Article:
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The Link Between Ovulation and PMS

While many menstruating people notice the period bleed and the days leading up to their bleed as the most eventful and maybe even the most troublesome time of their cycle, consider this: if you're suffering from unwanted premenstrual symptoms (PMS) or irregular cycles then it's time to switch the focus to ovulation. Let's have a look at why ovulation is the most important event of the menstrual cycle, even if you are not trying to become pregnant.

Ovulation is the release of an egg from the ovary. The once per cycle event is triggered by a surge in Luteinising Hormone (LH) released from the anterior pituitary in the brain. This is an example of the brain-ovary connection aka the hypothalamic-pituitary-ovarian (HPO) axis.

7 Key facts about ovulation

  • The time between ovulation and menstruation is called the luteal phase.

  • Whether your cycle is 21 days, 28 days, 39 days, or more as can occur in conditions such as polycystic ovarian syndrome (PCOS) or hypothalamic amenorrhoea (HA), menstruation occurs 14 days after ovulation.

  • A short luteal phase <10-12 days is a sign of hormonal imbalance

  • Contraceptive hormones such as in the OCP inhibiting ovulation from occurring by interrupting the HPO axis/communication between brain and ovaries

  • Ovulation only occurs once per cycle

  • If unfertilized, an egg will live for only approximately 24 hours

  • The egg is the largest human cell and contains high levels of antioxidants

So what does ovulation have to do with reducing PMS and normalising irregular cycles?

After ovulation occurs a small tissue at the egg release site remains. This is called the corpus luteum and plays an integral role in having a healthy balance of sex hormones, less PMS, and overall reproductive and general health. From ovulation until just prior to menstruation the corpus luteum secretes key sex hormones including oestradiol and progesterone impact how you will feel in the days leading up to your period as well as having long-term health benefits.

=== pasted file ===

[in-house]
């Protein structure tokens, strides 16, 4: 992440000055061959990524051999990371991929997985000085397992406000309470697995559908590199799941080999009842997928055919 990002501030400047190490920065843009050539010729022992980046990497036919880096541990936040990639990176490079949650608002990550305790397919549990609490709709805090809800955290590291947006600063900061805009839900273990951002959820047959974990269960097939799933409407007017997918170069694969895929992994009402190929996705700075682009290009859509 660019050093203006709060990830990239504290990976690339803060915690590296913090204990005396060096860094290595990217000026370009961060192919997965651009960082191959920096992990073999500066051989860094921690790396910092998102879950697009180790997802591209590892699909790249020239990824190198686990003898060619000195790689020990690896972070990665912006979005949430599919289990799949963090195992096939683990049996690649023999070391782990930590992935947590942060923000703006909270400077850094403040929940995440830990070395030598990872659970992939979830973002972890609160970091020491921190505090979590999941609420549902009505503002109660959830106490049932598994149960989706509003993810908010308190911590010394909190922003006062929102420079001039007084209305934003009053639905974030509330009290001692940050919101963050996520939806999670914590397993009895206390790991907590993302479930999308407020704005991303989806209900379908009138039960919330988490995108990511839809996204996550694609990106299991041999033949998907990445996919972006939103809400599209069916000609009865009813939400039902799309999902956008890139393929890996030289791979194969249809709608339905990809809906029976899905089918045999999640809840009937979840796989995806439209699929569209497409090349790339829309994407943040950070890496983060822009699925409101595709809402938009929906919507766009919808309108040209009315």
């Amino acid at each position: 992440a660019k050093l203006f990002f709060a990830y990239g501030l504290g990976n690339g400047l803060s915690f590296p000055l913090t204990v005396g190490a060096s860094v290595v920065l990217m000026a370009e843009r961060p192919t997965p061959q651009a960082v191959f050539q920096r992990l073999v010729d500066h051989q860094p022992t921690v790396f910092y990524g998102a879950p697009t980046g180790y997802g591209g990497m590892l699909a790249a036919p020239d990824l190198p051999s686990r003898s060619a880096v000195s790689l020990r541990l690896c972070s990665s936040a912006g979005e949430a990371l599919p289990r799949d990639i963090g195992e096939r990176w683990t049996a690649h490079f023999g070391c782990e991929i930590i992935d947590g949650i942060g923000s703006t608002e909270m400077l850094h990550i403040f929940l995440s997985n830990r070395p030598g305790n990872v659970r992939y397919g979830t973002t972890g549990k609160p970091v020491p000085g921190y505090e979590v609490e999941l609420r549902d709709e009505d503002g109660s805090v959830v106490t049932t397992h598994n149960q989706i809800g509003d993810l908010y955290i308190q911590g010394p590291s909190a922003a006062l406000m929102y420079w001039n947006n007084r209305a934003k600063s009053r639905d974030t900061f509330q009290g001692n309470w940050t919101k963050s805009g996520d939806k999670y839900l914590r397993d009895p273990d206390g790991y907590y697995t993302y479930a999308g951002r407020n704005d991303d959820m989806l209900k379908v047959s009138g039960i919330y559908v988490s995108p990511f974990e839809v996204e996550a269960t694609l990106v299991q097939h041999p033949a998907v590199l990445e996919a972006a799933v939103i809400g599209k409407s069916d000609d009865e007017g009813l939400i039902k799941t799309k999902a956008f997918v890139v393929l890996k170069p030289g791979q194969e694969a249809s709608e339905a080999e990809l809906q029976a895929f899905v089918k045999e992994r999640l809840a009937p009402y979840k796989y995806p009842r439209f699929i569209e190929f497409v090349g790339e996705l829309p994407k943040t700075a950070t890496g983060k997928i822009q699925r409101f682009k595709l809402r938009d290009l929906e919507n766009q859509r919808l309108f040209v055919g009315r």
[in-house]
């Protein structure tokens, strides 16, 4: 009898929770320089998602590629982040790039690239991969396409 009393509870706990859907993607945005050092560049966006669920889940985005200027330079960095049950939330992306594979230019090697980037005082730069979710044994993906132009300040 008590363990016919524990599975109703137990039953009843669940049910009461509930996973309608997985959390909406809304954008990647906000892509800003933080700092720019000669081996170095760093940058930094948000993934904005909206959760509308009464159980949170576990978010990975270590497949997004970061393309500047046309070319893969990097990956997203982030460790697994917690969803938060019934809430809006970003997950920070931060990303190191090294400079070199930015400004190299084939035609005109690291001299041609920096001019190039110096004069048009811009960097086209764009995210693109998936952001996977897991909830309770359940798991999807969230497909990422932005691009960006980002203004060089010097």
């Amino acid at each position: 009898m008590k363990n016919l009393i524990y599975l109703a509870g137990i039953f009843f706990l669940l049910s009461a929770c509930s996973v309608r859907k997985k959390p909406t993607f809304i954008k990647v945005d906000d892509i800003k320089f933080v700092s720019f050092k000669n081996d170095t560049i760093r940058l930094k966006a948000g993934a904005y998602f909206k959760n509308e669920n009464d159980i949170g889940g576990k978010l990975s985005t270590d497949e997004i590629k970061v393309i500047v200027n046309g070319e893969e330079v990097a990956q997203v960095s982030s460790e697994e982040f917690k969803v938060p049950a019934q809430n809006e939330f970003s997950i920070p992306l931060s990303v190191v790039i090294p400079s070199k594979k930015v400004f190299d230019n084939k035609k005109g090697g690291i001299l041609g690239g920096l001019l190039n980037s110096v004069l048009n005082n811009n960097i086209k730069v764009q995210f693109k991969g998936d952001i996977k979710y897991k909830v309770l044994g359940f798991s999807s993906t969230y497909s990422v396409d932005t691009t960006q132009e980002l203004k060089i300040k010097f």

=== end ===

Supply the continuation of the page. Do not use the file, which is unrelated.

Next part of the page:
Ovulation ---> Corpus luteum --> Sex hormones: oestradiol, progesterone, inhibin, relaxin.

These sex hormones stimulate the body in various ways.

Inhibin 'inhibits' the body from releasing another egg from the ovary.

Relaxin prepares body tissues for pregnancy growth, labour, and birth.


  • Proliferation of the endometrium (uterine lining)

  • Promotes healthy bone density

  • Promotes sex drive

  • Promotes healthy cervical mucous production and vaginal tissue structure

  • Reduces the risk of cardiovascular disease


  • Promotes healthy endometrial lining for egg and sperm implantation

  • Reduces inflammation

  • Relaxes smooth muscle

  • Converts to allopregnanalone, a hormone that acts on the brain to modulate GABA activity for relaxant, neuroprotective, anti-depressant, and anxiolytic effects. Low progesterone and allopregnanolone levels are associated with major depression, anxiety disorders, premenstrual dysphoric disorder, PTSD and Alzheimer’s disease.

  • Plays a role in bone formation

  • Protects against oestrogen-driven endometrial cancer

  • Plays a role in thyroid function and elevated body temperature in the luteal phase​

  • Suppresses oestrogen dominance

Missed ovulation (anovulation) in a cycle leads to a lack of natural production of progesterone and oestrodiol. This may lead to an overall low level of the two hormones, or what I see most commonly in practice which is low levels of progesterone and excess estradiol from recirculating environmental oestrogens, oestrogenic compounds, and accumulation of oestrogens from previous cycles causing a relative imbalance in these two hormones. This imbalance is what may lead to premenstrual symptoms (PMS).

Symptoms in the two weeks leading up to menstruation (luteal phase) are common but not normal and may include:

Bloating and digestive upset such as constipation or diarrhoea

Insomnia and sleep disturbance

Mood changes such as low mood, depression, irritability, anxiety

Pelvic pain

Muscle cramps


Symptoms during the period bleed may also be associated with hormonal imbalance such as excess oestrodiol but not necessarily lack of ovulation, including heavy bleeding, bleeding for more than 7 days, pain, acne, and digestive upset such as constipation or diarrhoea, and mood disturbance. Assessment to find the root cause can be done through hormone testing at the appropriate time of the cycle and/or comprehensive questioning by an experienced healthcare practitioner.


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